Playoff berth, at least, can't be dropped
Hubert Mizell, The St.Petersburg Times, published 15 December 1997

Probably only Jimmy Hoffa has experienced a worse day in Giants Stadium. Tampa Bay got murdered Sunday. Or can we classify it a suicide? Watch out, NFL playoffs, here come the Bucs! Flying into the post-season with backup lights on. Like a hearse in reverse. Am I being too unkind? Pass the cheese! "Thanks, Green Bay." Where should we begin with the Jets-Bucs autopsy? I'm against picking on crippled guys, but a sore-ankle Trent Dilfer was a quarterbacking calamity. Tell me, Dr. Quincy, have the Bucs, even at their historical yuckiest, ever suffered through a 3-for-22 passing afternoon?

We must remind ourselves it's still an upbeat Tampa Bay season. First winning record in 15 years. Entering the playoffs, even if as Packers guests flooding through the back door. Whatever, for 60 agonizing minutes of a 31-0 debacle against New York's gang green, the Bucs in no way resembled a squad meriting post-Christmas opportunities, including seven Pro Bowl designates. They all knew.

"We flat-out embarrassed ourselves," said linebacker Hardy Nickerson, a Pro Bowl starter. "You can't have excuses this time of year. Our wheels totally fell off. We laid a big egg. Making the playoffs due to Green Bay beating Carolina does little to ease our lousy feeling over a pitiful performance against the Jets."

How about those Bucs not-so-special teams? What was it, a universal Jets birthday? Tampa Bay kept wishing them many happy returns. New York cornerback Otis Smith carried two interceptions back for touchdowns. Leon Johnson went 101 yards with a kickoff. In a sea of Bucs malfunctions, let's search for the crummiest efforts of all. That's easy. It is the continuing story of wretched production by Tampa Bay receivers. Their most frequent exclamation has become "Oops!" Sunday, Dilfer's leading receiver was Otis Smith.

Reidel Anthony hasn't caught a pass in three games. Even a veteran with renowned sure-handedness, Robbie Thomas, has dropsie fever. If there can be a turning point in a 31-0 demolition, it was a Sunday cough-up by Horace Copeland. Bucs stumbled through the first quarter and into the second but trailed by a mere 3-0. Dilfer at last delivered a most catchable football, to Copeland on a quick slant. Not only would High C muff on the catch, the grenade twanged sideways off his buttery. Smith was out there waiting, like a starving man who suddenly saw a flying pizza. From there it was an easy 45-yard sprint to the end zone. Jets were up 10-0. An unchangeable zero.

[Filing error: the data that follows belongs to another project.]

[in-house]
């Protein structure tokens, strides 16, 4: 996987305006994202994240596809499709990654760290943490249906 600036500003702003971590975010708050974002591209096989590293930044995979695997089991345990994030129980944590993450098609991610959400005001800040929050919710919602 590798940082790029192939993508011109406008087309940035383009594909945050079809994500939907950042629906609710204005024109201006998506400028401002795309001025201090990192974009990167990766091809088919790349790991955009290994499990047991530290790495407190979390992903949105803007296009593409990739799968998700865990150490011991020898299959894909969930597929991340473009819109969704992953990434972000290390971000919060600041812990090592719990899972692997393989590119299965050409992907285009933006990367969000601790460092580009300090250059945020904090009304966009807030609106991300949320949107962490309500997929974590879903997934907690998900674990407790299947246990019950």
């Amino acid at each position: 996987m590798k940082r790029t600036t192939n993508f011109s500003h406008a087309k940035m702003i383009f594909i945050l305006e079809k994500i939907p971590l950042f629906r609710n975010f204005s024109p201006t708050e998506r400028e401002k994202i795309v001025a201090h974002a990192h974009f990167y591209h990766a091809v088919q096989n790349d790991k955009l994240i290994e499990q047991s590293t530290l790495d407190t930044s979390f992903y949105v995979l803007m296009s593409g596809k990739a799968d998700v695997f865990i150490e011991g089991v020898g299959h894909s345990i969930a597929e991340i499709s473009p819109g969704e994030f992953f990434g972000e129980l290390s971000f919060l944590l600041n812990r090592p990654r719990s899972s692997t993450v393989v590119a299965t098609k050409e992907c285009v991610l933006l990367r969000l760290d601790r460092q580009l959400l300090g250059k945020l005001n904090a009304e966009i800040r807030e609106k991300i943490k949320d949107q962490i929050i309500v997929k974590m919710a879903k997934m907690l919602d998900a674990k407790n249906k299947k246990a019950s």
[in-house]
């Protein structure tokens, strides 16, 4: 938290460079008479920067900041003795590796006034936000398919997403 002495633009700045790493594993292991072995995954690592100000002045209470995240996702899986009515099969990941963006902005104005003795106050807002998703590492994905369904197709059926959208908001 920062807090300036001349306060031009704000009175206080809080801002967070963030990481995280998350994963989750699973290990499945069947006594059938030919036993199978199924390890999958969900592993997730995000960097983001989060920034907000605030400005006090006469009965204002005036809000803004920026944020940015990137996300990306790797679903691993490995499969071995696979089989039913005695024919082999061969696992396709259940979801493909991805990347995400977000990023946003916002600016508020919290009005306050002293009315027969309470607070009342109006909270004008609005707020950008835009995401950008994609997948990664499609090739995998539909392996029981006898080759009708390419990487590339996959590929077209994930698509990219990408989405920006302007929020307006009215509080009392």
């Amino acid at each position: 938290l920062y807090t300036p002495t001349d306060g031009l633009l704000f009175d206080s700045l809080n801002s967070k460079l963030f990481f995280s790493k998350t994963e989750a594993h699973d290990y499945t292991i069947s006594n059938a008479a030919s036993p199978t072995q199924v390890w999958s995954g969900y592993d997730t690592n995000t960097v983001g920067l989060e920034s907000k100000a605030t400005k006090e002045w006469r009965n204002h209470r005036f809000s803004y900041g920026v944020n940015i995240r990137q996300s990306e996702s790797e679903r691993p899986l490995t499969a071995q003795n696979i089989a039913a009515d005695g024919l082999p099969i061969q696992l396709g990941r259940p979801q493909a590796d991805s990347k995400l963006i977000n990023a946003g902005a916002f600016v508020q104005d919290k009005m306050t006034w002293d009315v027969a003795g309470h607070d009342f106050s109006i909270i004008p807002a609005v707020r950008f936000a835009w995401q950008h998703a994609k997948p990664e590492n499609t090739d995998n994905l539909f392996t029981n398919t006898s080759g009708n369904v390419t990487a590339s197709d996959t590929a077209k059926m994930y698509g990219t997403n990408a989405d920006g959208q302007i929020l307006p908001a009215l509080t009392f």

Even so, the Bucs had opportunities. Alshermond Singleton blocked a Jets punt. Dilfer's doldrums expanded with a ghastly throw that was again stolen by Smith, this one becoming a 51-yard touchdown return. Tampa Bay and its QB were dying for some Bucs receiver to make a splendid catch. To lift spirits. Instead, the next act was a wide-open Thomas with an oops. Back in summer, there was across-the-board high hope for the Bucs receiver corps. An overpaid menace, Alvin Harper, had been purged. Copeland was back after missing the 1996 season with an injury. High C figured to be a deep threat. But it hasn't come close to happening. Instead, he keeps becoming more of a puzzling underachiever.

Anthony was a rookie fresh from a pass-potent Florida Gators program. Terrific speed. Remember all those exotic catches of Danny Wuerffel throws? So far, as a pro, such heroics have been rare for Reidel. Charlie Williams is as disgusted and puzzled as anybody. He coaches Tampa Bay receivers. "What they get paid to do is catch footballs," the Tony Dungy assistant said. "They must create ways to make tough grabs, rather that finding ways to drop passes. "We're known as a running team, but in recent weeks there have been plenty of opportunities for my guys. No reason they shouldn't be delivering. Especially now, getting close to the playoffs. All the good receivers in the NFL do it."

Maybe this Bucs disintegration in Jersey was but a frightening aberration. Nah, that's too easy. Shortfall by Tampa Bay receivers has been happening for a while. We don't notice it so much when Mike Alstott and Warrick Dunn are galloping for heavy yardage, or when Dilfer is making smashing plays on third downs.

Sunday it was as noticeable as a wart on a pretty nose. Alstott was too injured to play. There was too much of a load for Dunn to tote. Dilfer suffered as Tampa Bay went 0-for-13 on third downs. "Everybody is ticked off," Nickerson said. "I promise we'll bounce back. We'll spend the extra time in meeting rooms and on practice fields. You will see a much better football team next Sunday against the Chicago Bears."

Can't get any worse.